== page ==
Why do we need free speech? Why do we need the right of due process? Why is the firearm ownership the only right in the Constitution that is attacked with this question? There are reasons for every firearm to be available, but you must have the knowledge for them to be sensible. Ask the Korean business owners if their livelihoods would still be operational after the L.A. Riots if not for their Second Amendment rights? Would so many students have disappeared at Kitterman Square if they had been allowed to defend themselves?



V. Background Checks


This something that is constantly asked for by politicians and advocates. The thing is, we already have them. I think part of the problem with background checks is that the process has become a victim of technology. The FBI has created the NICS program that runs a person through several databases (criminal, sex offender, ect.) based on an algorithm that determines if they are eligible to purchase a firearm. This process at best takes a few minutes, and at worst several hours. Because things happen so quickly people tend to believe that there is no process or that the process is too easy. Another aspect of background checks that is frequently debated is ‘universal background checks’. There is no difference between the actual process of the two. All universal background checks do is mandate that every gun sale must be done with a background check, including private sales. While this does offer some benefit, as there is always the potential of not knowing enough about someone that you are privately selling to; it is still ultimately the seller’s responsibility to decide whether or not to sell. There are also more negatives that come with universal background checks: namely lack of resources. The FBI, Department of Justice, and the United States Supreme Court have all stated over the years that there is no way to properly enforce universal background checks without establishing a national gun registry to check against. This is a problem in the eyes of many gun owners because every single government that has instituted a gun registry has implemented a confiscation or a mandatory buy-back program; which usually includes prison time for non-compliance i.e. confiscation.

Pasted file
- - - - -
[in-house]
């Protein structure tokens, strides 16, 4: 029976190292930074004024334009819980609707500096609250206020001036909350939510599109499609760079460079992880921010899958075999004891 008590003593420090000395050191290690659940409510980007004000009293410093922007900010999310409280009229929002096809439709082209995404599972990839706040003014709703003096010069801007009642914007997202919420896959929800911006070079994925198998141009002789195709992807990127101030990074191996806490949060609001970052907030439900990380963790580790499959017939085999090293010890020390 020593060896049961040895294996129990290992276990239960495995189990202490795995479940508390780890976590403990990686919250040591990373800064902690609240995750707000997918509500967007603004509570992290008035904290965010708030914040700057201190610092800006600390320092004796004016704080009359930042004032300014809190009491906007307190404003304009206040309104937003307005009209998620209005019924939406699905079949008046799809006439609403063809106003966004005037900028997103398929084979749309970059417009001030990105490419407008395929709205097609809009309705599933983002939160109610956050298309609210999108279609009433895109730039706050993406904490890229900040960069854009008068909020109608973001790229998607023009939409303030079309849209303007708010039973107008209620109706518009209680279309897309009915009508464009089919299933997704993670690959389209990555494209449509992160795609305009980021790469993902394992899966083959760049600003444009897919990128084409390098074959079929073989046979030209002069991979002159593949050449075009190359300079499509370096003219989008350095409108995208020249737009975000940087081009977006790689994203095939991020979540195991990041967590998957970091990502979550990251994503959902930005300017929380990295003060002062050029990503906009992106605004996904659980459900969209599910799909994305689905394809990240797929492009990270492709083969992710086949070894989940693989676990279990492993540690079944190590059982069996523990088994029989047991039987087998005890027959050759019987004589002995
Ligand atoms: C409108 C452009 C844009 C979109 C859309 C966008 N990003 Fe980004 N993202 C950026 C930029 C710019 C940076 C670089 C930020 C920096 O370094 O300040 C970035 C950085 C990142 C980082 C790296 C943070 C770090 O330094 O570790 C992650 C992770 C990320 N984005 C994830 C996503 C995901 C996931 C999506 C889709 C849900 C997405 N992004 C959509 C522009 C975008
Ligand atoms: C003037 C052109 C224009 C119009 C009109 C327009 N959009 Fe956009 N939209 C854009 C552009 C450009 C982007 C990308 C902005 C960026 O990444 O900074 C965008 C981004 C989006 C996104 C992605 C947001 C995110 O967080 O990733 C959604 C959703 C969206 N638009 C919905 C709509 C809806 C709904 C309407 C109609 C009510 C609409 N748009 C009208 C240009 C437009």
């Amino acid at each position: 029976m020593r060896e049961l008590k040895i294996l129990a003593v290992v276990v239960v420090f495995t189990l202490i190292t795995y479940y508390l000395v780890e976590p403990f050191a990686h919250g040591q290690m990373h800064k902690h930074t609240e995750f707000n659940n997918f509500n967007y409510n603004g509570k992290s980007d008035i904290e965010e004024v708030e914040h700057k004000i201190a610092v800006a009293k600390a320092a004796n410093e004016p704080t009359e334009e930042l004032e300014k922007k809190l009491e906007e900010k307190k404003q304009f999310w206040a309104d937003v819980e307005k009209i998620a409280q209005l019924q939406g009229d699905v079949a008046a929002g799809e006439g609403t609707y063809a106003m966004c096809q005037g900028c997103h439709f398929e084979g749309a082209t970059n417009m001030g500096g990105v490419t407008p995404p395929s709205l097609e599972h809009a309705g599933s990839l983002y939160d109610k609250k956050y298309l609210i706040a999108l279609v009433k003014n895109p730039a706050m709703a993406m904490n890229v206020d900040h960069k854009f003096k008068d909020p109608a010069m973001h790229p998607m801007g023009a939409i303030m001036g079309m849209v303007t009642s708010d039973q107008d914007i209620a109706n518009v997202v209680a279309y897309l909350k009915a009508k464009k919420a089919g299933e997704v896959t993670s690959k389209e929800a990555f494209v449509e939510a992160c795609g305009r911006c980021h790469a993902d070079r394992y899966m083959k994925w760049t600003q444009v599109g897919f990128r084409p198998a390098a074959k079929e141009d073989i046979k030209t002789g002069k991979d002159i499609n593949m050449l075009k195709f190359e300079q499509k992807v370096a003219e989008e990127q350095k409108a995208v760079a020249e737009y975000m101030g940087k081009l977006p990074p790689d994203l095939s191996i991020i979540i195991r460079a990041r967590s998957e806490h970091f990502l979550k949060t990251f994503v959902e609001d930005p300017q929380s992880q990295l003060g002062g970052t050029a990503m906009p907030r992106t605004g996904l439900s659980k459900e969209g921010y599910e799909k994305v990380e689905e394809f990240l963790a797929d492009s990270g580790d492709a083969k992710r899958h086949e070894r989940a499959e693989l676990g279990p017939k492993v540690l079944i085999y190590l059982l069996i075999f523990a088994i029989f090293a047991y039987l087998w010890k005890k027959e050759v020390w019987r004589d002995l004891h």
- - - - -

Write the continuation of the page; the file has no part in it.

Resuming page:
It should also be noted that most if not all confiscations and buy-back programs do not have positive results. Australia still has mass shootings; Venezuela is in shambles and as of last month New Zealand has only had 700 semi-automatic weapons turned in to law-enforcement after their weapons ban. Their government claims that there are approximately 1.5 million firearms on the island, with an unknown number subject to the newer prohibition on semi-automatic firearms.



VI. State’s Rights


It is important to give a state room to govern as it sees fit within its own territory. State’s rights are also an important part of the Constitution, as it allows states to assume some of the power that the federal government does not have (therefore preventing one entity of government from possessing complete control of its citizens). However, state’s rights are not a “ignore the Constitution and do whatever you want pass”. A state cannot create a law that violates the provisions of Constitution, via Article 7- Supreme Law of the Land

You can drive your car in any state in the Union with your Driver’s License, a license that is a privilege, but you are not allowed to carry a firearm, a constitutional right that is recognized as unalienable in the Federal Constitution. We will be doing a whole segment on the constitution and legal aspects later.